Often confused with common beech, you can tell hornbeam apart by its doubly serrated leaf edges (beech has wavy edged leaves with small hairs). The catkins of hornbeam open in spring and develop into papery green winged fruits that hang in tiered clusters through autumn. Later in the year the leaves turn golden yellow and orange. Hornbeam provides structure when grown alone or can be used in hedging.
Hornbeam estimated full grown height:
30 metres, growing an estimated 30-60cm each year.
Purchase size and growth:
These trees are cell-grown saplings, ranging from approximately 15cm-60cm in height. Cell grown trees can be planted all year round in most situations as long as they are given the correct care. Please be aware that depending upon the time of year you receive your sapling (particularly early spring) it may not look very perky upon arrival, please do not worry once it has been planted it should pick up quickly.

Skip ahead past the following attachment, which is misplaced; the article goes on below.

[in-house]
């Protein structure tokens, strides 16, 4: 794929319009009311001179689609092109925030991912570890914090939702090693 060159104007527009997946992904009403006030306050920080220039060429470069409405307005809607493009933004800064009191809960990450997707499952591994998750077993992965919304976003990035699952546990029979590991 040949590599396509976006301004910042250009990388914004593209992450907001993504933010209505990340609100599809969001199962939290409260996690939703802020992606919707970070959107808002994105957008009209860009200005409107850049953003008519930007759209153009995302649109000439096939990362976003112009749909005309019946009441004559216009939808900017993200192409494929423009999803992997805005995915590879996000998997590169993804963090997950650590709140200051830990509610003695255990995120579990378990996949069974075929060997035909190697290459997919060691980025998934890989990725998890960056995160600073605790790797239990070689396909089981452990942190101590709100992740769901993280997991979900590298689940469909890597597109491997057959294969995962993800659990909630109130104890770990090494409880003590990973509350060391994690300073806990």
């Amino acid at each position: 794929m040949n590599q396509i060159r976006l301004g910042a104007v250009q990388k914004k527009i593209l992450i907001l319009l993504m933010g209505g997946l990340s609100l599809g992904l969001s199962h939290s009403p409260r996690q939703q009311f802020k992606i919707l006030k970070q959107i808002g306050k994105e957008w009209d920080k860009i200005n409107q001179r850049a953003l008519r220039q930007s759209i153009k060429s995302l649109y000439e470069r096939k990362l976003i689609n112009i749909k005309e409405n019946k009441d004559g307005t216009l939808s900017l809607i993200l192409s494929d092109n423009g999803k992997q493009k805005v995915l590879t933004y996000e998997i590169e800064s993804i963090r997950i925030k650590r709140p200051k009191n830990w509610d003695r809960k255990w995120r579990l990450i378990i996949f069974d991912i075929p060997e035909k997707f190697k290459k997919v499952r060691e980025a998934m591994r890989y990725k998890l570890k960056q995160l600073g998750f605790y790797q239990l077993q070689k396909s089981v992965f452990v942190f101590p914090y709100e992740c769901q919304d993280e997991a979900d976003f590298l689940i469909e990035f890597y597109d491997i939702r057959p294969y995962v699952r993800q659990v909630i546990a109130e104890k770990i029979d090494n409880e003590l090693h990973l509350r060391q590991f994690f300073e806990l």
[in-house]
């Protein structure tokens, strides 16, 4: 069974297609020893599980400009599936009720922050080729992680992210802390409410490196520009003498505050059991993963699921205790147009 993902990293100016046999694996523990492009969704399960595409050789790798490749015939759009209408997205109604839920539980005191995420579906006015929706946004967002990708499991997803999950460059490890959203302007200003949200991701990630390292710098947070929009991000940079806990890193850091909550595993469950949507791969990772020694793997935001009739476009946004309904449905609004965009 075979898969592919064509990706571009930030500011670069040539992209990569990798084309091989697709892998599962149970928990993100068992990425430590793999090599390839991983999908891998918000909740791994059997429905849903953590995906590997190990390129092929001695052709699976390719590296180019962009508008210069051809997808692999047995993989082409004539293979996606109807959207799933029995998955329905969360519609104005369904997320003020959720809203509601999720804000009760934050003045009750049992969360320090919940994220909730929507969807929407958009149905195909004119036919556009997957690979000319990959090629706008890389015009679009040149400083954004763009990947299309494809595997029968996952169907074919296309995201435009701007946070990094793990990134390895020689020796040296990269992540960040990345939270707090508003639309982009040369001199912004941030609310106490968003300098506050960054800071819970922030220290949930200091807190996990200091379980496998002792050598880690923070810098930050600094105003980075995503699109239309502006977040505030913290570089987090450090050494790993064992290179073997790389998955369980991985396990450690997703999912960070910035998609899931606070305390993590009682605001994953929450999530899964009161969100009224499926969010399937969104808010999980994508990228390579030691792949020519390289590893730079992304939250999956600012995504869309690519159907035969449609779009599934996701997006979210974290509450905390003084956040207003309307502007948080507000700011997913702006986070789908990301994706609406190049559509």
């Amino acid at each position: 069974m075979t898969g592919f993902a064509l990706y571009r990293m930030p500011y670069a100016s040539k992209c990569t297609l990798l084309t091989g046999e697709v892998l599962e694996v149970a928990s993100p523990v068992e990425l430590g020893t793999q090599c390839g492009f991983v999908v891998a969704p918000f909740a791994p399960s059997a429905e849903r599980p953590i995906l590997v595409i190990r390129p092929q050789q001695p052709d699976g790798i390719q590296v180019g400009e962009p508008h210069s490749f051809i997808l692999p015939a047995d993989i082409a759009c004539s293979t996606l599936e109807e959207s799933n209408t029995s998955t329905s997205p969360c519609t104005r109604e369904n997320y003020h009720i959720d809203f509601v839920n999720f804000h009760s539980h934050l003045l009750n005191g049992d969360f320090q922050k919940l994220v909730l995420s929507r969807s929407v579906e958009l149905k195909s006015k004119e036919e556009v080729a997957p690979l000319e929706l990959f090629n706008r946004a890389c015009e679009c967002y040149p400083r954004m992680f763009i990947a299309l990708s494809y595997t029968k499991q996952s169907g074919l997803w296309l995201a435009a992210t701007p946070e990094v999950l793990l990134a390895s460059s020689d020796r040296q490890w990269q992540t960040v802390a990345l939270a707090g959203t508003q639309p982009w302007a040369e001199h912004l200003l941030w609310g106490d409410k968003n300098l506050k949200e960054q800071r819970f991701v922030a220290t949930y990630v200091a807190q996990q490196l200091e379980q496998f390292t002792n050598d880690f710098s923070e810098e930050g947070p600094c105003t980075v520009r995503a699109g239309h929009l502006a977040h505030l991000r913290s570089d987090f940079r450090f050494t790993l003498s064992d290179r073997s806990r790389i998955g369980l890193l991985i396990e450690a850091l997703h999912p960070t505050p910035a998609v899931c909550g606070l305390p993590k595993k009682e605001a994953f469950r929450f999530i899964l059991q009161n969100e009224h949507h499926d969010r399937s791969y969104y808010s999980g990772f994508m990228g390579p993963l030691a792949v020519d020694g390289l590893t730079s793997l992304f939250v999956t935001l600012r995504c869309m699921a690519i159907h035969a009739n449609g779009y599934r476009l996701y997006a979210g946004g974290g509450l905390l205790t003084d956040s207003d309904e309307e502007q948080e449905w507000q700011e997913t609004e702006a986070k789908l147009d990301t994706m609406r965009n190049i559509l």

Value to wildlife:
A hornbeam hedge keeps its leaves all year round, providing shelter, roosting, nesting and foraging opportunities for birds and small mammals. Hornbeam is the food plant for many insects as well as finches, tits and small mammals who eat the seeds in autumn.
Hornbeam preferred soil type or environmental conditions:
This hardy species can withstand severe weather and grows in almost any well-drained soil and light levels.
UK and Ireland Sourced and Grown (UKISG):
Every sapling that we provide is UK and Ireland sourced and grown to minimise the risk of importing and spreading tree pests and diseases. Seeds are collected and stored in the UK and Ireland, and they are all coded and batched so that we can track each individual tree.
Learn more about this species on our hornbeam profile.